Human skin-resident host T cells can persist long term after allogeneic stem cell transplantation and maintain recirculation potential

de Almeida, G.P., Lichtner, P., Eckstein, G., Brinkschmidt, T., Chu, C.F., Sun, S., Reinhard, J., Madler, S.C., Kloeppel, M., Verbeek, M., Zielinski, C.E. (2022). Sci Immunol 7, eabe2634.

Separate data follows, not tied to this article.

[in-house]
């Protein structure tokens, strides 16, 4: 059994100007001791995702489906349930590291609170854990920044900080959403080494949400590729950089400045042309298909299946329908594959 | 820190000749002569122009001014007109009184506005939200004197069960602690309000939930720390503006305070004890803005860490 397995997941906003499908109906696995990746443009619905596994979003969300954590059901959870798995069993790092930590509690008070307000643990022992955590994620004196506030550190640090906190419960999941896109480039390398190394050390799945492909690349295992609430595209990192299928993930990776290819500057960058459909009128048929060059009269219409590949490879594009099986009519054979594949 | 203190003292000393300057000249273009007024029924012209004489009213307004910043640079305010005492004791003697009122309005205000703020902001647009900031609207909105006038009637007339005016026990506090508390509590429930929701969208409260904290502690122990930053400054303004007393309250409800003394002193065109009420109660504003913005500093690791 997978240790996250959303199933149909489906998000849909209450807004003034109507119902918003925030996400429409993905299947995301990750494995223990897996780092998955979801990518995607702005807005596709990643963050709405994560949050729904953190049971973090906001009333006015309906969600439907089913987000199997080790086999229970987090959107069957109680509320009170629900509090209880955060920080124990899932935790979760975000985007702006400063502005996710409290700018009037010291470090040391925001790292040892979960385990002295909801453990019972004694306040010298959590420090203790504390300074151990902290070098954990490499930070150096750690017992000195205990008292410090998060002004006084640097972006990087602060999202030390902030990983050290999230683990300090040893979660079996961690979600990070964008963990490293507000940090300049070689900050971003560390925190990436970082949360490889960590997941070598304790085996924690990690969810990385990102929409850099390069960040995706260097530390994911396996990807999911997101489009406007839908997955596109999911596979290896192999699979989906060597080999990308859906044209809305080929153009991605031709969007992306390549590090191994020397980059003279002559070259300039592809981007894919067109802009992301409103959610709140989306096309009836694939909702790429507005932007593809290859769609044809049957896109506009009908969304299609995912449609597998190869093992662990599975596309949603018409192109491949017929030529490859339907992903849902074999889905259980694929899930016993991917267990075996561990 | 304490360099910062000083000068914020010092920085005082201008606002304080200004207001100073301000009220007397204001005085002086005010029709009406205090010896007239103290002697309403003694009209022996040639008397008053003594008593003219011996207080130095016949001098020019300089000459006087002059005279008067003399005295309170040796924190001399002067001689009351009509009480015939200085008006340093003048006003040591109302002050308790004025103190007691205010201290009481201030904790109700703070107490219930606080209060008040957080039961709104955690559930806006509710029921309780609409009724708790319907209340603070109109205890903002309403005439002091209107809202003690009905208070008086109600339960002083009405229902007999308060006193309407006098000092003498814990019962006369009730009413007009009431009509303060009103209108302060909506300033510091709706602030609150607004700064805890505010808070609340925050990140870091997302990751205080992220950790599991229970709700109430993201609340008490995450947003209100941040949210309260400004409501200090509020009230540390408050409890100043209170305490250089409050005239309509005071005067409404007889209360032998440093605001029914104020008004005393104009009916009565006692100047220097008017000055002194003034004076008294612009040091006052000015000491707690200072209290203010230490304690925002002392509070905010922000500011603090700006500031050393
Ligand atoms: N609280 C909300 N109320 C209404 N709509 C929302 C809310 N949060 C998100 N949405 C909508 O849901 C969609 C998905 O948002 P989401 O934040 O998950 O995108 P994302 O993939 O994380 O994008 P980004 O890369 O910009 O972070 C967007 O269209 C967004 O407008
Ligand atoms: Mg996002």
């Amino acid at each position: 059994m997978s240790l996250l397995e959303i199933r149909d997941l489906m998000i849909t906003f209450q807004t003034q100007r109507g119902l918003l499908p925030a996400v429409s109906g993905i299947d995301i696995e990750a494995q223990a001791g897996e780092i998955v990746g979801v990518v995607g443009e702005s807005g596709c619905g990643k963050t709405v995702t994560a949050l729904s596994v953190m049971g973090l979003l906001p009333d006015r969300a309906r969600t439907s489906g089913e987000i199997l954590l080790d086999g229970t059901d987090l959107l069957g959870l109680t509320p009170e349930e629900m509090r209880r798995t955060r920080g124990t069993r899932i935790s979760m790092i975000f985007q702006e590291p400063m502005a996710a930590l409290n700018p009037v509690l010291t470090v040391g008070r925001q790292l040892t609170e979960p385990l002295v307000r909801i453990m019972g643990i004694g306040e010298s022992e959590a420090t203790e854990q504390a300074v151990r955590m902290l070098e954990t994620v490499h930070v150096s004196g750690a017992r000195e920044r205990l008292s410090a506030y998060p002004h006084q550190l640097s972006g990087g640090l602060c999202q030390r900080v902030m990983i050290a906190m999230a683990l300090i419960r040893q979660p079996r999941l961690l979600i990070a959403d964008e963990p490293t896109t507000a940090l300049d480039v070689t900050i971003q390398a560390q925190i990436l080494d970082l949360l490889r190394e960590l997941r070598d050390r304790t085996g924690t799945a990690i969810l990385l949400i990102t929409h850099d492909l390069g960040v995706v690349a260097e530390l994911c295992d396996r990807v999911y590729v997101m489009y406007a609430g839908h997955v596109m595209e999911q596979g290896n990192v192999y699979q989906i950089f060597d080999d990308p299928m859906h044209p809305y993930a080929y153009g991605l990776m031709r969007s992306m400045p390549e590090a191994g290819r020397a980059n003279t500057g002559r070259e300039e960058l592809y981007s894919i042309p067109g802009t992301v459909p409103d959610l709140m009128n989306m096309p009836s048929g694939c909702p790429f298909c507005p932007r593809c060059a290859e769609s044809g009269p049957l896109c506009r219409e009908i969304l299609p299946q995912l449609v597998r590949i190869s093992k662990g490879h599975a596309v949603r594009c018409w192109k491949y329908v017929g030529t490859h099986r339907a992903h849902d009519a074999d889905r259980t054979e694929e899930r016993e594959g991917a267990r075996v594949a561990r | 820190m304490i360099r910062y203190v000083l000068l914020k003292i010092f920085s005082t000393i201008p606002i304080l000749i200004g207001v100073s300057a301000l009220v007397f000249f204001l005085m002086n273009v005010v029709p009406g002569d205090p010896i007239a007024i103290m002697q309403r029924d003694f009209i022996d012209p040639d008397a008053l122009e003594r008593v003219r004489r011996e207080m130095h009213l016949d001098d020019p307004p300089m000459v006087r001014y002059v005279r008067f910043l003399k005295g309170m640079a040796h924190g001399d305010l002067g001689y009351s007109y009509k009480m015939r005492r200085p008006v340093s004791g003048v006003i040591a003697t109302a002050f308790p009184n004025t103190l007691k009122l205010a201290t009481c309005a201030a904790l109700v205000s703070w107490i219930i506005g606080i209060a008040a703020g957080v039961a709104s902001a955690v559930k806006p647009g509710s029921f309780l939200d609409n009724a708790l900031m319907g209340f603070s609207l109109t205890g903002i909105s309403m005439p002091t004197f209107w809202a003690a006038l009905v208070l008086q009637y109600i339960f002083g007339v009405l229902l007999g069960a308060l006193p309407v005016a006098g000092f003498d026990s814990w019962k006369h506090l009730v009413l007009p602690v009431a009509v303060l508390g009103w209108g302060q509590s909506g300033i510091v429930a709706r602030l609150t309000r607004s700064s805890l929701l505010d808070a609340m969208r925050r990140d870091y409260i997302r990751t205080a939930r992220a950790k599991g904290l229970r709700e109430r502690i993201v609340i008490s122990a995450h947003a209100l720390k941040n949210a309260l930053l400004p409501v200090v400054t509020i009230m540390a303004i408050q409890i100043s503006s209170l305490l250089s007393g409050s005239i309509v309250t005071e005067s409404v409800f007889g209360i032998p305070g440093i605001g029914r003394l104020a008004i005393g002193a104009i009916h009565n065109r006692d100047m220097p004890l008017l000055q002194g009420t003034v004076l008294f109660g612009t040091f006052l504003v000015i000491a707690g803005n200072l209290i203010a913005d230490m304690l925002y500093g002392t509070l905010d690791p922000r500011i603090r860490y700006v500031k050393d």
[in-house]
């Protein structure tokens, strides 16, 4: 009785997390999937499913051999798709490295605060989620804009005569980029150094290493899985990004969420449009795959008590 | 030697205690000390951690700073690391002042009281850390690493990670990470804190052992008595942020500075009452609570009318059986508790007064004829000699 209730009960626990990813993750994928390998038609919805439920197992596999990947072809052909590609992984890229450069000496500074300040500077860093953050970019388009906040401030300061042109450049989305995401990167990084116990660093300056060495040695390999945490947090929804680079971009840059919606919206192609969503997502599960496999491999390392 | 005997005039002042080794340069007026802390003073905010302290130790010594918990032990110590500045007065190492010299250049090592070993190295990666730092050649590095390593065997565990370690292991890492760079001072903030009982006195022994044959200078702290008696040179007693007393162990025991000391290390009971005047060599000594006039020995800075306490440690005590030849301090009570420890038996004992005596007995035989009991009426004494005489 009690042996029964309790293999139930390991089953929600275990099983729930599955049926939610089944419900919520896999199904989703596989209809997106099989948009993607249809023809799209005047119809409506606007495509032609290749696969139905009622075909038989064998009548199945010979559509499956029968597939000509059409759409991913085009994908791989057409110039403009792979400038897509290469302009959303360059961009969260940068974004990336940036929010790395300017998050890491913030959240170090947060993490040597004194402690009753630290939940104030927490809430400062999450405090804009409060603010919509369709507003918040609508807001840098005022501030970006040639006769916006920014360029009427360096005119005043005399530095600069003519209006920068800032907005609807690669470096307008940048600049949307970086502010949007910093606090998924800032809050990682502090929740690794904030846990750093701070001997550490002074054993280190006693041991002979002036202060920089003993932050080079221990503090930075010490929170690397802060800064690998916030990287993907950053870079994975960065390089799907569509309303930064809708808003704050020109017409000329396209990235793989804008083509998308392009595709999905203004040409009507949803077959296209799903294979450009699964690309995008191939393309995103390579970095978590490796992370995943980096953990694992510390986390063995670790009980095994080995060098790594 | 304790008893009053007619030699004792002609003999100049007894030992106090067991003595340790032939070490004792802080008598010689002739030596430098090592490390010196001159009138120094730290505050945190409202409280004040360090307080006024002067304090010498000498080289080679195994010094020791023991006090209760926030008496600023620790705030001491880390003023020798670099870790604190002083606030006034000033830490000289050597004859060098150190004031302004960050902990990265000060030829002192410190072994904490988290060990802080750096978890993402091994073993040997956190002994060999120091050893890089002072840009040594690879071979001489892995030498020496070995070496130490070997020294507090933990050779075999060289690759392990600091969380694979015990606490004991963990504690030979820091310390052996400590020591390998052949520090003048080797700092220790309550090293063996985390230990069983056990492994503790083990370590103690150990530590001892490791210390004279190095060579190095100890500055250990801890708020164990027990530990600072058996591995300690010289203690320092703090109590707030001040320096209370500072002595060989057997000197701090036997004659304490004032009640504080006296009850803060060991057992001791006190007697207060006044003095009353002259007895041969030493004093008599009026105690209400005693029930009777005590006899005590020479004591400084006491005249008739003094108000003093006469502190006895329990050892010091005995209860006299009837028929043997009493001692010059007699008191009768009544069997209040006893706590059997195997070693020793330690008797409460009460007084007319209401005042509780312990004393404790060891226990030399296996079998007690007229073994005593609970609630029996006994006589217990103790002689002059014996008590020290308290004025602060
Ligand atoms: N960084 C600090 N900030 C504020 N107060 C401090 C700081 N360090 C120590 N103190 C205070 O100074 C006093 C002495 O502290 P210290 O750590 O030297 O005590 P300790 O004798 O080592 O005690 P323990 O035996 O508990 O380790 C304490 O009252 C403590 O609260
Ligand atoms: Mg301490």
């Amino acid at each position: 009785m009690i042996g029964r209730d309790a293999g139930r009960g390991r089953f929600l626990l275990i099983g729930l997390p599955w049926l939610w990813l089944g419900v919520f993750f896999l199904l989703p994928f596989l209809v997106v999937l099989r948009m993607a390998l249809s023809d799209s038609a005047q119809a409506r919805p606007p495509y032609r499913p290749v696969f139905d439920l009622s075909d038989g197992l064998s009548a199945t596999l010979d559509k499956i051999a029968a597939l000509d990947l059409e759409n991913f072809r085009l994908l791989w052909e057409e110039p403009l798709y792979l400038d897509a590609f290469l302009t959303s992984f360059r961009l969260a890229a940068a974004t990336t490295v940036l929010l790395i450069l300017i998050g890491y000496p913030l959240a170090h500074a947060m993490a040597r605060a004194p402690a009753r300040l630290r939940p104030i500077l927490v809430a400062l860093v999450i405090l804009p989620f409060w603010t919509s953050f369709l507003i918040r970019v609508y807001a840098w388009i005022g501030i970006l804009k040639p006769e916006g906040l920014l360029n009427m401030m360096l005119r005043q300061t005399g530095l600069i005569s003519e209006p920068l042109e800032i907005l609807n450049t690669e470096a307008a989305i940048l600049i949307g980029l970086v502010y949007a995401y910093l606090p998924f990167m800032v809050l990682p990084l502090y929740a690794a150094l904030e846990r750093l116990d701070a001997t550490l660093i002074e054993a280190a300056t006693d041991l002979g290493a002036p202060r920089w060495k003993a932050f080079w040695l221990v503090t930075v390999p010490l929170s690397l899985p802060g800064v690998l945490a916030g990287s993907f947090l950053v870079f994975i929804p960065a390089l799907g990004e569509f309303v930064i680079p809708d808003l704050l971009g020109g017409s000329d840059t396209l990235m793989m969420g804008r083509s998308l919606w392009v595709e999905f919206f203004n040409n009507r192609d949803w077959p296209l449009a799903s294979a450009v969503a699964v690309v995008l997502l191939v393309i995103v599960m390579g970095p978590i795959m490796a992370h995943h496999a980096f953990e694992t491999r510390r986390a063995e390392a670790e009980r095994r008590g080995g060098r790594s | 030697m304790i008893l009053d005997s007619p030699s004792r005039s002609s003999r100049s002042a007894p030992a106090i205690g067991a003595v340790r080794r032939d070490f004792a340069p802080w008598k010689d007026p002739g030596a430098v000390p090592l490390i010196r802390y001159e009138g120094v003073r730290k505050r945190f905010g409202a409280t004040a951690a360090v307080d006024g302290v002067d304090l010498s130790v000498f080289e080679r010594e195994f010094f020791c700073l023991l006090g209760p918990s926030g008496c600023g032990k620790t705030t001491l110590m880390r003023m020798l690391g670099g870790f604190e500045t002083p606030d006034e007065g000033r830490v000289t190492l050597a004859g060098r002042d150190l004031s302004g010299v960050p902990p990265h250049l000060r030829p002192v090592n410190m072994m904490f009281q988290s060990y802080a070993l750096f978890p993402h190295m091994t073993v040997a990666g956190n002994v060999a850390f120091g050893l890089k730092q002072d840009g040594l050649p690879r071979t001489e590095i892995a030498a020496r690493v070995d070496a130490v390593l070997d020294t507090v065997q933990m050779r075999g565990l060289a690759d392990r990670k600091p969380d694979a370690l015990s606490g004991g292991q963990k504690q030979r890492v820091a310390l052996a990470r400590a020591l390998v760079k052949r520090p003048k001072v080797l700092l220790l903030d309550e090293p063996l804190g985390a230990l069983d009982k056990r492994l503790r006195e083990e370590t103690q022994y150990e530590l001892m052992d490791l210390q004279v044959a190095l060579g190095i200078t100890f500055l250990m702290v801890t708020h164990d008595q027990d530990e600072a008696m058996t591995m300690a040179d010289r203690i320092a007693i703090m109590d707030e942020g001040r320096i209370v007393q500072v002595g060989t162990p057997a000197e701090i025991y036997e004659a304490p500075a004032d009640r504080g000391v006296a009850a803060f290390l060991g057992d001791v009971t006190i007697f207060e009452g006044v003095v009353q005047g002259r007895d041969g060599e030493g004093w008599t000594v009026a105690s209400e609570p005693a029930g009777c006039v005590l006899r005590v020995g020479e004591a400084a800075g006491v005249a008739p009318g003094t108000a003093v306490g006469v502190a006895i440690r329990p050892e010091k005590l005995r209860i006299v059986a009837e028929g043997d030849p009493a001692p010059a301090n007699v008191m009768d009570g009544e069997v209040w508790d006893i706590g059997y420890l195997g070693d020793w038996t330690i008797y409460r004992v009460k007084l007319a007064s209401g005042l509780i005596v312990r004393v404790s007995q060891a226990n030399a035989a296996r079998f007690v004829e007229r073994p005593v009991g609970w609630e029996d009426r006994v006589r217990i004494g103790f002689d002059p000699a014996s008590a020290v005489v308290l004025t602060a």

Tissue-resident memory T cells (TRM) have recently emerged as crucial cellular players for host defense in a wide variety of tissues and barrier sites. Insights into the maintenance and regulatory checkpoints of human TRM cells remain scarce, especially due to the difficulties associated with tracking T cells through time and space in humans. We therefore sought to identify and characterize skin-resident T cells in humans defined by their long-term in situ lodgment. Allogeneic hematopoietic stem cell transplantation (allo-HSCT) preceded by myeloablative chemotherapy unmasked long-term sequestration of host T cell subsets in human skin despite complete donor T cell chimerism in the blood. Single-cell chimerism analysis paired with single-cell transcriptional profiling comprehensively characterized these bona fide long-term skin-resident T cells and revealed differential tissue maintenance for distinct T cell subsets, specific TRM cell markers such as galectin-3, but also tissue exit potential with retention of the transcriptomic TRM cell identity. Analysis of 26 allo-HSCT patients revealed profound interindividual variation in the tissue maintenance of host skin T cells. The long-term persistence of host skin T cells in a subset of these patients did not correlate with the development of chronic GvHD. Our data exemplify the power of exploiting a clinical situation as a proof of concept for the existence of bona fide human skin TRM cells and reveal long-term persistence of host T cells in a peripheral tissue but not in the circulation or bone marrow in a subset of allo-HSCT patients.